3. Comprehensive science - based on the balanced dynamic integration of both analytic and holistic aspects.   

Thus once again, the 2nd band is only directly of relevance to analytic notions of science. Successful specialisation with respect to holistic and - ultimately - comprehensive notions of science, require ongoing development with respect to all the major bands on the full spectrum.

The first level of this band (Middle 1) relates to the more superficial perceptual experience of the senses where a growing specialisation with respect to its specific concrete data occurs. Piaget refers to this level as Conop (i.e. Concrete Operational Thinking). More simply I generally refer to it as the concrete level.

The second level of the band (Middle 2) is relating now to rational specialisation with respect to the deeper more general concepts of experience as exemplified by abstract theoretical expressions of a universal nature.  Piaget refers to this level as Formop (formal Operational Thinking) which in simpler terms can be referred to as the formal level.

The thirds level of the band (Middle 3) is related to the more creative expression of the previous two levels.

Though implicitly it is dependent on a rich deposit of intuitive type appreciation (of an unconscious nature) it is expressed formally though accepted linear rational modes.

So a great scientist like Einstein would have operated very much from this level. However having obtained his key insights from intuitive type recognition, he then sought to formally express his theories in the traditional linear rational mode. So Einstein stuck rigidly to the objectivist fallacy right through his life i.e. the idea that external (objective) phenomena somehow remain unchanged through our internal (mental) interaction with them.

So this is precisely linear in the manner that I define the term.

Even though Quantum Mechanics raises severe questions regarding this approach, there is as yet no acceptance of the need for an alternative scientific paradigm.

Thus to conclude this entry we can briefly see how all these three levels of the middle band are very much to the fore with respect to conventional scientific practice.

The 1st (concrete) level is especially important for scientific research; the 2nd (formal) is then to the fore with respect to formulating (and proving) abstract hypotheses and theories; the 3rd level, is then evident where especially creative new scientific discoveries are concerned.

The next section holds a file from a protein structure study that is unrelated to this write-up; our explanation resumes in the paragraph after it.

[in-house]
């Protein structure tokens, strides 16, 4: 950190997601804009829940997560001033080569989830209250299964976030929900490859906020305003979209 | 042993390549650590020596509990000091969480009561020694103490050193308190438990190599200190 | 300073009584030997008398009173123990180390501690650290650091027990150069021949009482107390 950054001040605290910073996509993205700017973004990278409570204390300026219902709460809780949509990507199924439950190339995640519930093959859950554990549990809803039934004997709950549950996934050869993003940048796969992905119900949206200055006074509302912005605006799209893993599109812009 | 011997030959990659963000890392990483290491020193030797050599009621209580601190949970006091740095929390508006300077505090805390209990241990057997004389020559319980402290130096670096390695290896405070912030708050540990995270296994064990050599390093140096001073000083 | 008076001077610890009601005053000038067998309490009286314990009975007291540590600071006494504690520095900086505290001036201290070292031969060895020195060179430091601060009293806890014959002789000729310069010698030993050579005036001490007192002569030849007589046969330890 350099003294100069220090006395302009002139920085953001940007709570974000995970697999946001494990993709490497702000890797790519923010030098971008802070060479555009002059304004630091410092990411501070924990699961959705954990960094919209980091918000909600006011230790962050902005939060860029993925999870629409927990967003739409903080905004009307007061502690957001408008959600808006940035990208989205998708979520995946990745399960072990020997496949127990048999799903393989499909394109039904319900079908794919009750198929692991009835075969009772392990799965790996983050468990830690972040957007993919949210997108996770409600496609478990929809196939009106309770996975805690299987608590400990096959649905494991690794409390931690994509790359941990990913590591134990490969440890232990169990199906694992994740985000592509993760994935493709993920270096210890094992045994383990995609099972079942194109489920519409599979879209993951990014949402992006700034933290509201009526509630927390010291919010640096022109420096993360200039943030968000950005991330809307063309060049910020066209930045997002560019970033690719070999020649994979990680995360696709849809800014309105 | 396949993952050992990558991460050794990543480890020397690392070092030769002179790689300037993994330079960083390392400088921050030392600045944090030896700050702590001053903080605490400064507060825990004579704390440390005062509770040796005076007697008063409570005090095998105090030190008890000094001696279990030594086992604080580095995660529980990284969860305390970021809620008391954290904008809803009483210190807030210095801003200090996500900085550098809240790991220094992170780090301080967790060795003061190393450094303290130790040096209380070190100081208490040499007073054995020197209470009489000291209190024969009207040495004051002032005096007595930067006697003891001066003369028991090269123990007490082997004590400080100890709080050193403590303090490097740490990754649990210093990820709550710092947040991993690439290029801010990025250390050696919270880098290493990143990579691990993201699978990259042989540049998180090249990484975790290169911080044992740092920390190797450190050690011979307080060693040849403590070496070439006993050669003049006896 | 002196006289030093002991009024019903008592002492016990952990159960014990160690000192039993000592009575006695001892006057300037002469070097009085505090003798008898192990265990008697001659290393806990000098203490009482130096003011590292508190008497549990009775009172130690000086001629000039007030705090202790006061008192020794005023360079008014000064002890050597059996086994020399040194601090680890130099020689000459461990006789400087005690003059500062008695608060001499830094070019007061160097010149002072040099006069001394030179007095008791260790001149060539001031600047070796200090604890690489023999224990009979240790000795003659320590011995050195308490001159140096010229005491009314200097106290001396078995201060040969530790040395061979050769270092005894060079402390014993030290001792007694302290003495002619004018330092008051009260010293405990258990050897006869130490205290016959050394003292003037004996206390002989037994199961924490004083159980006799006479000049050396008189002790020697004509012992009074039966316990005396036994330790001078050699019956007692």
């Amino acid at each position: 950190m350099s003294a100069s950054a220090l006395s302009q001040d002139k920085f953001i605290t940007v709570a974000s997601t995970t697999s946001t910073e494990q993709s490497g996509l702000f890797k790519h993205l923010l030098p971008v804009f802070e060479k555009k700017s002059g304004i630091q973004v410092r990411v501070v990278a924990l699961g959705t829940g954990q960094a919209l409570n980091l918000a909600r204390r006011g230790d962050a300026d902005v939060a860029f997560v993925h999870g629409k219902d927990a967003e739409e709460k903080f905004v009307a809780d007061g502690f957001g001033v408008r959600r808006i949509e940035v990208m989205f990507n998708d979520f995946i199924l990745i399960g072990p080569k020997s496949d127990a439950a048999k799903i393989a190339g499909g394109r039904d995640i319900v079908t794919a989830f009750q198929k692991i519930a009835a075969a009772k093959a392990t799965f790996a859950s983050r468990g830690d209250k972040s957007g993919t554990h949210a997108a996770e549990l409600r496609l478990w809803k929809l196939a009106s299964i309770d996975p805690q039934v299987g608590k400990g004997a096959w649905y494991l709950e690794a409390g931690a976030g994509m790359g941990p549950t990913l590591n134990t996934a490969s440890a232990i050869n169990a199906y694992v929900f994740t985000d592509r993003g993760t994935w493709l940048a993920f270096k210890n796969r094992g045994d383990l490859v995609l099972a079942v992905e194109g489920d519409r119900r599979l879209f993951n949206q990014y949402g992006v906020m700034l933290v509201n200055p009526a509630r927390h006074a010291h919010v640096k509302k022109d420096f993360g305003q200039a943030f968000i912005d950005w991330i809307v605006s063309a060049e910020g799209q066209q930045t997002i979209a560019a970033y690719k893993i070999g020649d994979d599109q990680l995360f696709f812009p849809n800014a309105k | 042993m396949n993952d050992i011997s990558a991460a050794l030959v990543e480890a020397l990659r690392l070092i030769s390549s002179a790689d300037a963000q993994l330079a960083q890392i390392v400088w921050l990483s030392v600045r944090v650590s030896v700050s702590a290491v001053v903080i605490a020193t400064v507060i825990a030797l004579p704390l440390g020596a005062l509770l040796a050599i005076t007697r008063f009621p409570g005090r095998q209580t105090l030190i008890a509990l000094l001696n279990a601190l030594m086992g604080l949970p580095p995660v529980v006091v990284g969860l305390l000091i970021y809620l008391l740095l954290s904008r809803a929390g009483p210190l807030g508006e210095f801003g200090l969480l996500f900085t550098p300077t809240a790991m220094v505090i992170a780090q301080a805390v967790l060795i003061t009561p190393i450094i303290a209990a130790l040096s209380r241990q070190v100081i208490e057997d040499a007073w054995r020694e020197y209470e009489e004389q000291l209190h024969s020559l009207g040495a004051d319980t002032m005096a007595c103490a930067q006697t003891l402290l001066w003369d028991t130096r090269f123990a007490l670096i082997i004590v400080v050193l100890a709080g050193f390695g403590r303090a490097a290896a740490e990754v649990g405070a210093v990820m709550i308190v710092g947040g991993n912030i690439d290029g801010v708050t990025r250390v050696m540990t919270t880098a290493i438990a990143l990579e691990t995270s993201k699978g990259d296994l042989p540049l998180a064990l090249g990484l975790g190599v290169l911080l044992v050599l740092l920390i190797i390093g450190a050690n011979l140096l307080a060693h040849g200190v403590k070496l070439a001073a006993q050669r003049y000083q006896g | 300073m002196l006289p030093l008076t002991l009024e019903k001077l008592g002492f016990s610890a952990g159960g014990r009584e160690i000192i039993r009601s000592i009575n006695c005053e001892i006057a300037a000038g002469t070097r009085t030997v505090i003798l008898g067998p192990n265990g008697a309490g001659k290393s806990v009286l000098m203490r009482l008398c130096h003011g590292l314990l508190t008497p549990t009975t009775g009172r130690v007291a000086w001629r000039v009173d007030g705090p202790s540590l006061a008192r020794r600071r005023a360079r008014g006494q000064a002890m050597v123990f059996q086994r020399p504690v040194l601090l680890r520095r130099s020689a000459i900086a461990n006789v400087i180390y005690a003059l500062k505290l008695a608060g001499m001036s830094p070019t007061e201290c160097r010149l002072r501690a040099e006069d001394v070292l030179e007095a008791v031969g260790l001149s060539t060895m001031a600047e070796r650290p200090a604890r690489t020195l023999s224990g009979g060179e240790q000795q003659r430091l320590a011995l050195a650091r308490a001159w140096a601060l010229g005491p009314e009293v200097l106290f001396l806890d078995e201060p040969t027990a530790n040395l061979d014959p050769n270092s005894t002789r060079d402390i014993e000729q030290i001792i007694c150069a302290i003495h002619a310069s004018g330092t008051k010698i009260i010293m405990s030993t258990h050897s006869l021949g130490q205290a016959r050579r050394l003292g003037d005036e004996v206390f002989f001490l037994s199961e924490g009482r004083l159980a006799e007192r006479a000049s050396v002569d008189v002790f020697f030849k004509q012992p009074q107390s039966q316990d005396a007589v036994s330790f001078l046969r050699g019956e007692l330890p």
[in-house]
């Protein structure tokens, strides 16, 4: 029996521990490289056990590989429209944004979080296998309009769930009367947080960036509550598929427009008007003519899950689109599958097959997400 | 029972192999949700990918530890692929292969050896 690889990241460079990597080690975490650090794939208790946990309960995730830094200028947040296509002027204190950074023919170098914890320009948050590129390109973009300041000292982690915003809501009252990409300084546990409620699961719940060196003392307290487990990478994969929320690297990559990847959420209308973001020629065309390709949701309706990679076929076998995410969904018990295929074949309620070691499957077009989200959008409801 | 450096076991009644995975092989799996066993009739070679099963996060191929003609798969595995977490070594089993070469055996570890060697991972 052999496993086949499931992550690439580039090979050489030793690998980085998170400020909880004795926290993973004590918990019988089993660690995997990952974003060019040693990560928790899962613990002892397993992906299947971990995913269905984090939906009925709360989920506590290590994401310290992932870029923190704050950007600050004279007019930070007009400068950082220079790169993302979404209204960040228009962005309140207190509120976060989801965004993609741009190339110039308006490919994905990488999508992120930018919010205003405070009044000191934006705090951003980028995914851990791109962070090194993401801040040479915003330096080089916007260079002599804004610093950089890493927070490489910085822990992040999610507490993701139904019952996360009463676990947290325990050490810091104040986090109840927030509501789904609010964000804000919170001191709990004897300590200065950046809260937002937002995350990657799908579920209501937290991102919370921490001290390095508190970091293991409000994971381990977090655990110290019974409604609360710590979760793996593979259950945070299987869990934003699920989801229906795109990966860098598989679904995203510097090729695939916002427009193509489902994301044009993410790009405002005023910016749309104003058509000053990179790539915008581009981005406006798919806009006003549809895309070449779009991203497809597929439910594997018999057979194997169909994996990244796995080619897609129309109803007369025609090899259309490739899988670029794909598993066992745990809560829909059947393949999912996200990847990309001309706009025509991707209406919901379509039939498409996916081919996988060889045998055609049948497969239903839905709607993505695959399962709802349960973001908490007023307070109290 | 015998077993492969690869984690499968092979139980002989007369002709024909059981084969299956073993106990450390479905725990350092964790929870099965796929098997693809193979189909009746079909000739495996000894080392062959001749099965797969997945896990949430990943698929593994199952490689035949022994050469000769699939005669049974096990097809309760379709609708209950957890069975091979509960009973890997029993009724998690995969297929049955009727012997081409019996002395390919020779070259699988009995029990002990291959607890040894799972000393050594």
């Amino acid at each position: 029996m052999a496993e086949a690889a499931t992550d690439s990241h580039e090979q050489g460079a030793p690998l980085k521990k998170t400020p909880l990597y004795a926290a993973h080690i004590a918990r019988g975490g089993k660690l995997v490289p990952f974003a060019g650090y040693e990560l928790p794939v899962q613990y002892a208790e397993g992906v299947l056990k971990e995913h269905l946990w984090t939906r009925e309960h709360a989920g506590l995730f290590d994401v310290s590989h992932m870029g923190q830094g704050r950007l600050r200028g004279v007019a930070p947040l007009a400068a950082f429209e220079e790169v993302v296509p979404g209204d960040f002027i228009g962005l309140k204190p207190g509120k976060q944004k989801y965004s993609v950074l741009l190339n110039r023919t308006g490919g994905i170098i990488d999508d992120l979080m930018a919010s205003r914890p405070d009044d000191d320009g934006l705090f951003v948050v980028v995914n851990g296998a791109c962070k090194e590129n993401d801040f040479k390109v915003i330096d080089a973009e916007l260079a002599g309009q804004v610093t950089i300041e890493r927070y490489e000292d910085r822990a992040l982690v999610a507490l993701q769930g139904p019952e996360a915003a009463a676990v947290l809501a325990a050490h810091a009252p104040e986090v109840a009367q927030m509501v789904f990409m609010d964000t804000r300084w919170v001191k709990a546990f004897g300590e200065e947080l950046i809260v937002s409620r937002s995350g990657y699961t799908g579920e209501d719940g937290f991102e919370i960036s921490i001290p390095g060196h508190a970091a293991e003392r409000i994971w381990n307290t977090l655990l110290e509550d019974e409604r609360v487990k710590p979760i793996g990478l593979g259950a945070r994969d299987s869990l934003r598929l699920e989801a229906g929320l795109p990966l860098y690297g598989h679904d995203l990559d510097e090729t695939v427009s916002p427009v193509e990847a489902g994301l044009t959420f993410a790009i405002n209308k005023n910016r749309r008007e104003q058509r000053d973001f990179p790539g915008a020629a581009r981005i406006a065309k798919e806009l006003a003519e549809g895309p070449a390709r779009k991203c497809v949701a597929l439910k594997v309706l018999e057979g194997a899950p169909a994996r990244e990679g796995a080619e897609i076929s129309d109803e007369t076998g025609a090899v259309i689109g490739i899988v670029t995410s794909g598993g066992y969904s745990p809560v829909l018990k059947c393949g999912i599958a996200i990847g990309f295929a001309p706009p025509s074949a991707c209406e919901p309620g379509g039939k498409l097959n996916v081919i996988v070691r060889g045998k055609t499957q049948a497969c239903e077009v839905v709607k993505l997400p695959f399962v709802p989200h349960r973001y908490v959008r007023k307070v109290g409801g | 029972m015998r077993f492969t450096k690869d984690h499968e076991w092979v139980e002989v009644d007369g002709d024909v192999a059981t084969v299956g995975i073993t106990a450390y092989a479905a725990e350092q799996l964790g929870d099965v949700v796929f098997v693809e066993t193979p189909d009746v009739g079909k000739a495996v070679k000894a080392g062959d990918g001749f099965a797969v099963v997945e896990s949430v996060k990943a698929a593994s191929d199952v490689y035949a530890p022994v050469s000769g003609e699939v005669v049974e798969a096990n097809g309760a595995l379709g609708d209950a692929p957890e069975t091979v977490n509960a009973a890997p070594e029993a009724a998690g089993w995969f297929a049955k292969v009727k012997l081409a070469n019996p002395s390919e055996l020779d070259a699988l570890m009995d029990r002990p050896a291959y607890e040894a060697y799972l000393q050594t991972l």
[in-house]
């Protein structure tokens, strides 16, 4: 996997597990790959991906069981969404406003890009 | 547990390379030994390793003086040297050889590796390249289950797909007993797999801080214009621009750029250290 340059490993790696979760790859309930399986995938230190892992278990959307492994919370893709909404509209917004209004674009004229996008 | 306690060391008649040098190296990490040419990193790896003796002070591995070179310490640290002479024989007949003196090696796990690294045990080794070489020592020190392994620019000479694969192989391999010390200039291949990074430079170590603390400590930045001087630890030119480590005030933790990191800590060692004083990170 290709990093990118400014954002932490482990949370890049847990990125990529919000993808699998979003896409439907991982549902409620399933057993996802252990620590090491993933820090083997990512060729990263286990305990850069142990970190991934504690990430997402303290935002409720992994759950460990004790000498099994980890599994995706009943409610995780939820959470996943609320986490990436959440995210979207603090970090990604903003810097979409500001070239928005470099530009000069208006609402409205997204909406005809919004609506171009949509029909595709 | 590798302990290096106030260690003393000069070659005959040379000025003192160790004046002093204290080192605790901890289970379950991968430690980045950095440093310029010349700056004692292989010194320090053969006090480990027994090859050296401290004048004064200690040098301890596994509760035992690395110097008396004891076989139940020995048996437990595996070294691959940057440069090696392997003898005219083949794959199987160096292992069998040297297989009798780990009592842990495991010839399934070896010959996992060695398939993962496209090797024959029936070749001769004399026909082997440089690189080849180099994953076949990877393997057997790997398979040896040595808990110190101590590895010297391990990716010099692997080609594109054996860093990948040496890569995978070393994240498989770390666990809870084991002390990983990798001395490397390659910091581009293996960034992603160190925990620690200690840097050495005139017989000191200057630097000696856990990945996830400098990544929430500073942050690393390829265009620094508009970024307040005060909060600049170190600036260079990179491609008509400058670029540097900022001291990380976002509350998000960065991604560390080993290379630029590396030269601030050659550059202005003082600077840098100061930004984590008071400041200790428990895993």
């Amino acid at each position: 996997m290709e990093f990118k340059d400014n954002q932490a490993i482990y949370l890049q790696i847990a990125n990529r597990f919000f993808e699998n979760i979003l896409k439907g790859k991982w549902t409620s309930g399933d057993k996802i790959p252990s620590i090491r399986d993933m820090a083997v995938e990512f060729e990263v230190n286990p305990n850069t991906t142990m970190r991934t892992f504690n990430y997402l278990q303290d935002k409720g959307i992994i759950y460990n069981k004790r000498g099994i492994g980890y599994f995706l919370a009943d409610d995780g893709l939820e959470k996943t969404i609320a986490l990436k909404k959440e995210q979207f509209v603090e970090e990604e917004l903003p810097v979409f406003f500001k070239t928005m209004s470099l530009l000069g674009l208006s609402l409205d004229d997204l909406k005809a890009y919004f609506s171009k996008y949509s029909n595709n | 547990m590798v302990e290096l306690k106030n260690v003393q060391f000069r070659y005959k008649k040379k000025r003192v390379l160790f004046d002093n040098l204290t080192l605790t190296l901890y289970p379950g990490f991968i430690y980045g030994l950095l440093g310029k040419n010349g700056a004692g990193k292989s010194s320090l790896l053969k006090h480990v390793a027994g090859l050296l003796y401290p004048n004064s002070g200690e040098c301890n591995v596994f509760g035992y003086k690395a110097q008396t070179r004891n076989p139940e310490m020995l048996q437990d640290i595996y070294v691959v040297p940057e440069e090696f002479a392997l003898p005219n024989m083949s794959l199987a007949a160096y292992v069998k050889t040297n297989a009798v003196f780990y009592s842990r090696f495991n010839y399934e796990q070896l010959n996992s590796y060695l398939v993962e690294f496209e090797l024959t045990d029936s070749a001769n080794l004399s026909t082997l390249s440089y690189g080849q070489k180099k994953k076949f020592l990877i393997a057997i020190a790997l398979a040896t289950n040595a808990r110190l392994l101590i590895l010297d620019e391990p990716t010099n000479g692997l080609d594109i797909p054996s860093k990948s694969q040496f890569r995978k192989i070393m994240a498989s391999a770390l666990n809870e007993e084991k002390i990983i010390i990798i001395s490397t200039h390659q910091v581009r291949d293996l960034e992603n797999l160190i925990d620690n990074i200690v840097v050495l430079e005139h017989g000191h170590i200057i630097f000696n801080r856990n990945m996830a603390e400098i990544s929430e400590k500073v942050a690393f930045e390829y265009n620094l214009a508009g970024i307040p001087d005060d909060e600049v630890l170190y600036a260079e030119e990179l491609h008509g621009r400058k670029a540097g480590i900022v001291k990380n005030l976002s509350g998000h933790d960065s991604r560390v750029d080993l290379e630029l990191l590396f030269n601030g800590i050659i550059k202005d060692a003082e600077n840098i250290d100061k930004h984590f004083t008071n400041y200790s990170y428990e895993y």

However even within accepted notions of science there are obvious dangers with respect to over-specialisation with respect to each of these levels.

For example .with too much focus on concrete data a scientific researcher we lose the ability to recognise key general patterns with respect to such data; equally too much attention to abstract theory can gradually erode the ability to meaningfully apply such theory in a concrete situation; finally too much attention on the “big” insights can lessen the ability to rationally apply such insights in a scientific acceptable manner.

The huge danger - that is again largely unrecognised in conventional scientific terms - is that extreme specialisation with respect to (linear) rational modes of analytic enquiry creates an enormous shadow with respect to corresponding holistic unconscious modes.

Properly understood, what we exclusively identify in our culture as acceptable science represents an extreme narrowing with respect to its full potential expression.

And unfortunately the very process of specialising so much in this analytic type of science greatly erodes the very (unconscious) base from which the alternative holistic type can emerge.

In my next entry, I will use a fascinating holistic mathematical explanation to demonstrate the precise nature of this problem.